People mistake grandad battling Huntington’s for being ‘constantly drunk’

Martin, 54, from Coatbridge, North Lanarkshire, loved doting on his five grandchildren and playing the flute but is now unable to feed himself or speak due to the genetic disease

Martin O’Rourke was diagnosed in 2015

The partner of a grandad battling Huntington’s disease has told how the devastating condition made people think he was ‘constantly drunk’.

Martin O’Rourke was diagnosed with the crippling neurological condition six years ago in 2015.

The once fit and healthy dad-of-seven worked as a roofer before he began to struggle with his balance, the Daily Record reports.

A blood test detected the disease, and in a tragic turn, his twin brother was also diagnosed with Huntington’s just one week later.

Martin, 54, from Coatbridge, North Lanarkshire, loved doting on his five grandchildren and playing the flute but is now unable to feed himself or speak after the genetic disease robbed him of his life.

Partner of 27-years Sadie Henderson, 61, says police officers would often pick Martin up in the street, mistaking his symptoms for being drunk.

Martin O’Rourke and his partner of 27 years Sadie Henderson


Daily Record)

Now his full-time carer, Sadie is desperate to raise-awareness about the disease that has changed their lives forever.

She said: “I knew nothing about Huntington’s when he was diagnosed, I thought we’d cope okay.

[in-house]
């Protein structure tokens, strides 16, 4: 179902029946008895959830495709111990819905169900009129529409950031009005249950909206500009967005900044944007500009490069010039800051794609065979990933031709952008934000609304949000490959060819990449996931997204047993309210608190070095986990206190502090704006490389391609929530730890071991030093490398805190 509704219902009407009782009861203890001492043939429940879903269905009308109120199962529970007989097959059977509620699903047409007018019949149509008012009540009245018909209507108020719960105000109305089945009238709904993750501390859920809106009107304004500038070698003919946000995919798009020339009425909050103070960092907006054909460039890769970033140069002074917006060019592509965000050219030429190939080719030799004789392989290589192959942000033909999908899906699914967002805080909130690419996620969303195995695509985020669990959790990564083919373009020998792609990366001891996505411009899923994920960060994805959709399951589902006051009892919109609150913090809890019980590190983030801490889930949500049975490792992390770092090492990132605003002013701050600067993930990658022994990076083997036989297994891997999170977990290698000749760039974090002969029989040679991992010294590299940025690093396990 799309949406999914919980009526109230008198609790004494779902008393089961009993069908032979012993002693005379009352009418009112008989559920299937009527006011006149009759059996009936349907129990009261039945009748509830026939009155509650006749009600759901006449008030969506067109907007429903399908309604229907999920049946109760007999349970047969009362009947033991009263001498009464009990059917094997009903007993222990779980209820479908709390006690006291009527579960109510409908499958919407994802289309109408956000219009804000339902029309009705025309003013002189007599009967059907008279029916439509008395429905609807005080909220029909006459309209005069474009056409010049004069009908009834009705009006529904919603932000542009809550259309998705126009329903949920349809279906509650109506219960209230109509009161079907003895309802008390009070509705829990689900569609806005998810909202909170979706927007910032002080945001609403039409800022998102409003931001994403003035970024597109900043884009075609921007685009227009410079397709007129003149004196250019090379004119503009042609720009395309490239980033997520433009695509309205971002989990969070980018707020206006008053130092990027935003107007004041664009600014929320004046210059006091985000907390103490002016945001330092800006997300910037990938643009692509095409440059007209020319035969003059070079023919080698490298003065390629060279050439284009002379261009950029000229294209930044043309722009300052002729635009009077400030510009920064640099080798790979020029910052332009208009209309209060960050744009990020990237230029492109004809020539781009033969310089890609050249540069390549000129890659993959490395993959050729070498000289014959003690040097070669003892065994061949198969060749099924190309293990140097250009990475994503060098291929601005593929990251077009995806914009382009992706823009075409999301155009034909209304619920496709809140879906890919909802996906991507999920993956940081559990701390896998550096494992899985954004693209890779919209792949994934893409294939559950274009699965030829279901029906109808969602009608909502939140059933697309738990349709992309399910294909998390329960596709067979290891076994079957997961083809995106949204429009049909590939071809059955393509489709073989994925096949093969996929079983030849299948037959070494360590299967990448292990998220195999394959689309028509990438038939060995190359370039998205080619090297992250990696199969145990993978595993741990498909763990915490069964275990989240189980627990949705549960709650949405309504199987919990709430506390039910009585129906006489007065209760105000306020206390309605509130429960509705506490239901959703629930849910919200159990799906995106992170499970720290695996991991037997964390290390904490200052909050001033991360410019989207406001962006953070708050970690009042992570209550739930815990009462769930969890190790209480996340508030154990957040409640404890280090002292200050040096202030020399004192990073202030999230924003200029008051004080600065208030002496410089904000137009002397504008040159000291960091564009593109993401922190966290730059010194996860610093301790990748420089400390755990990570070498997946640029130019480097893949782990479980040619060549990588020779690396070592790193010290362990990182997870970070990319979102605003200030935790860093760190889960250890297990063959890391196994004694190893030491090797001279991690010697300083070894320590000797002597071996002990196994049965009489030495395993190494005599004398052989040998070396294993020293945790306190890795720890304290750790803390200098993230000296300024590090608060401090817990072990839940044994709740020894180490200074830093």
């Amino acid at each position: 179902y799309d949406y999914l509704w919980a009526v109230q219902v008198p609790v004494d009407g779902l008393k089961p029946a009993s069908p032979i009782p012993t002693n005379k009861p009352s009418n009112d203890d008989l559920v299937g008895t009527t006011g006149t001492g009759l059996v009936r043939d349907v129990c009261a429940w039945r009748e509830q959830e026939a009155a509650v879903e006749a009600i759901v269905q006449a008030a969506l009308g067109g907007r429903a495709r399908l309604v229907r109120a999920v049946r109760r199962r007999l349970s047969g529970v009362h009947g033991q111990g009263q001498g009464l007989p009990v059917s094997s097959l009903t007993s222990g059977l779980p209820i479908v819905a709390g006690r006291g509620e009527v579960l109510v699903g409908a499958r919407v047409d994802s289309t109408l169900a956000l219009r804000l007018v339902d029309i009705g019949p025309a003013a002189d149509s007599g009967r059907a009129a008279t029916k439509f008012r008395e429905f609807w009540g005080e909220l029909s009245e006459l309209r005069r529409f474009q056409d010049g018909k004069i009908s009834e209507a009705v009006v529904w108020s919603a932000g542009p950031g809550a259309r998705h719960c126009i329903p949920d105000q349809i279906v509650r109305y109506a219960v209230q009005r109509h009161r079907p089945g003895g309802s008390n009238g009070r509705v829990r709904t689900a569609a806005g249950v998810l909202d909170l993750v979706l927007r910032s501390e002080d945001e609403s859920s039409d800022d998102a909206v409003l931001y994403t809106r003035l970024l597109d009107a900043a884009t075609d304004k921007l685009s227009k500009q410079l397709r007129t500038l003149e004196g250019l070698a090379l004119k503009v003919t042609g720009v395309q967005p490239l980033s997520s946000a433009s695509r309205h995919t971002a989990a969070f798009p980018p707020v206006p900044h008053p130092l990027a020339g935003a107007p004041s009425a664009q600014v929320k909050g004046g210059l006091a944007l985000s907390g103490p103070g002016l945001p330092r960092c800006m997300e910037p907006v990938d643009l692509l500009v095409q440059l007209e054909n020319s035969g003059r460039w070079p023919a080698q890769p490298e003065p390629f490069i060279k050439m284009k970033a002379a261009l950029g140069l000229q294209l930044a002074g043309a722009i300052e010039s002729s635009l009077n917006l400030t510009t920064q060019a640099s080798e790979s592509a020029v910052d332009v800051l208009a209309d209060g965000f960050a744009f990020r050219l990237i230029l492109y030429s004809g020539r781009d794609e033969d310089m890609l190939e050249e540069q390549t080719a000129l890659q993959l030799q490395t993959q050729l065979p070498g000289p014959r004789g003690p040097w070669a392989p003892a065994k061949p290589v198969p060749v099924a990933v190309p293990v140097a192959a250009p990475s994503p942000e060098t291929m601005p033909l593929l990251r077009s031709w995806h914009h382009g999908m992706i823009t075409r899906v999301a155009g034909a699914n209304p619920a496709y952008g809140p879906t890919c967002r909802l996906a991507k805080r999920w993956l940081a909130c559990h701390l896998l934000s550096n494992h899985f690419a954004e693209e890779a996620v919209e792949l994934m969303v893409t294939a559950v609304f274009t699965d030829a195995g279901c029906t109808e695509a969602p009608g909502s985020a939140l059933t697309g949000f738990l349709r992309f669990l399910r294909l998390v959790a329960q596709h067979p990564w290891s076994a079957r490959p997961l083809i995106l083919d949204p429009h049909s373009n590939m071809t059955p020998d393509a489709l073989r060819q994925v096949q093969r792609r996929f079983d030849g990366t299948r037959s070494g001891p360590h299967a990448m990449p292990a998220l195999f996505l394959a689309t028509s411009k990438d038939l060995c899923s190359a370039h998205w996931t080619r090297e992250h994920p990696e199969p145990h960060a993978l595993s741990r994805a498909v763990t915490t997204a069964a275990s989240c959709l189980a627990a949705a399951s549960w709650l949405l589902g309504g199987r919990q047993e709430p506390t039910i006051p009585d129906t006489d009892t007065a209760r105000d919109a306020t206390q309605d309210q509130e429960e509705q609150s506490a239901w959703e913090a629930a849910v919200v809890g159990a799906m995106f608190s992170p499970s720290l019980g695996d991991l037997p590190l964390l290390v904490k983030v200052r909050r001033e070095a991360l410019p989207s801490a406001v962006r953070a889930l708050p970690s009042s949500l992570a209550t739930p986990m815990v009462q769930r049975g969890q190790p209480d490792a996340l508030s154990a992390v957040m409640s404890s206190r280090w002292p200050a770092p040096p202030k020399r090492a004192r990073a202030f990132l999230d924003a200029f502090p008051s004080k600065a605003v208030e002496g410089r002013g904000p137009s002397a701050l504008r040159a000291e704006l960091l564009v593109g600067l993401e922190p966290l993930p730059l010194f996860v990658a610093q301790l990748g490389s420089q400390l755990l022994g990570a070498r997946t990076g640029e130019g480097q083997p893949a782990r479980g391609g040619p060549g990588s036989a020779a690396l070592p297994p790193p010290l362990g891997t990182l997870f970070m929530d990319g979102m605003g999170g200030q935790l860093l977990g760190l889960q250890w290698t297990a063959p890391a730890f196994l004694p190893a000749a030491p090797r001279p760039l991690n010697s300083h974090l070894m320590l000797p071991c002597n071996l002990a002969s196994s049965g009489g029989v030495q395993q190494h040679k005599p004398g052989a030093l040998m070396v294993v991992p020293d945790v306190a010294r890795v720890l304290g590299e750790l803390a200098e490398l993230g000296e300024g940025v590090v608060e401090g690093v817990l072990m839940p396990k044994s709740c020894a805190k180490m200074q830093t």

“The first real symptoms I saw was when he started losing balance, he was swaying while walking and falling into things.

“Police would often lift Martin and bring him home for ‘being drunk’. People in shops would think he was drunk when he knocked things over. Nobody understood.”

Sadie, who shares seven children with Martin, has bravely opened up on how quickly Huntington’s has robbed Martin of his life and the turmoil the family endures.

“In the more recent years it’s taken a really bad turn,” she added. “Huntington’s has completely ruined Martin’s life.

His first symptoms was a loss of balance


Daily Record)

“He doesn’t have a life other than his bedroom and the TV. His brain still functions, but he can’t speak or do anything for himself.

“He has a catheter and is in a wheelchair. His arms move beyond his control so he can hit things, he’s lost over five stone and is so weak.

“We have to feed him two breakfasts and around eight dinners per day to try to keep the weight on.

“We don’t know how long we’ll have left with Martin. Doctors told me he could die from choking and I’ll just have to hold his hand.”

Despite the hardship the family endures, Sadie is determined to support Martin in his own home.

“The pandemic was difficult as we were shielding,” she said. “It’s really hard, I’ve had moments where I can’t take it any more, I want to put my jacket on and walk out.

“But Martin is my whole life, he needs me and I don’t know what I’ll do without him when he does pass away.

“Our family is a great help and we get there – but there should be more support for families living with this condition.”

After months of shielding during the pandemic, Sadie had encouraged a reluctant Martin to visit the tourist attraction as he rarely leaves his bed.

But the day out turned into a nightmare after he choked on a roll and turned blue.

Sadie said: “I really thought Martin was going to die in front of his grandkids. He went blue, his eyes popped out of his head, he was like a ragdoll in my arms, it was terrifying.

“My daughter was screaming, some of the children were watching.”

A heroic museum worker, known only as Donna, saved Martin’s life by performing the Heimlich manoeuvre.

Sadie praised the member of staff who, instead of judging Martin’s symptoms, sprung into action and saved his life.

More information about Huntington’s Disease can be found on the NHS website.

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